Assessing Canada’s Support of International Students A Comprehensive Review of Canada’s Retention and Settlement of its “Model Immigrants”
journal contributionposted on 21.05.2021, 17:27 by Zaheer A. Dauwer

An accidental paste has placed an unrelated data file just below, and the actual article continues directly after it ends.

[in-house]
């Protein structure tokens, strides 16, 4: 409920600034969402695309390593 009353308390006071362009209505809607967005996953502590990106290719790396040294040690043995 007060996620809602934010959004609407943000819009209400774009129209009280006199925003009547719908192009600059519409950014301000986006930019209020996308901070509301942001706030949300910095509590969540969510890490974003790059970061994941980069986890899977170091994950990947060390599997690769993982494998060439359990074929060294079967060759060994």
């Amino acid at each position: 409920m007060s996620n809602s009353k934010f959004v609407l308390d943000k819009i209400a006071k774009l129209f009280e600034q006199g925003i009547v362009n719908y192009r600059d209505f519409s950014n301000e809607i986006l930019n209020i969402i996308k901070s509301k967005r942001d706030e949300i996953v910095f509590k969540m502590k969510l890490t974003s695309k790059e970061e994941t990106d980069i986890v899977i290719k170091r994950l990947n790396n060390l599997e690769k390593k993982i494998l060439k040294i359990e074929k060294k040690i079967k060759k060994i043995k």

The aim of this research paper is to present the findings of an extensive literature review related to barriers international students experience transitioning to employment and permanent residency in Canada. International students who wish to work in Canada temporarily have difficulty receiving employment because of limited co-operative education opportunities and a lack of professional networks. The lack of settlement services, the numerous complexities of immigration policies, and the minimal awareness among students hinder the process for these individuals to immigrate to Canada permanently. These realities hold significant policy implications for the federal and provincial levels of government because Canada continues to admit educated and skilled labour in order to address national priorities such as long-term labour shortage and population decline. International students, especially those who hope to secure employment and permanency in Canada, are an attractive population, given the Canadian education and social capital they have received upon completion of their studies. This report will also provide a comprehensive review of several best practices and policy suggestions in addressing the challenges described above. Additionally, I will offer some practical recommendations for those involved in this transition process. In section I, a brief overview of policies related to the retention of international students is presented, and in Section II, I provide the findings of more than twenty fundamental research studies representing a diverse group of students from all levels of study, nationalities and gender studying in different regions of Canada. Section III reviews policy suggestions in research literature related to settlement support for international students. Finally, I provide practical recommendations informed by research and based on evidence-based results.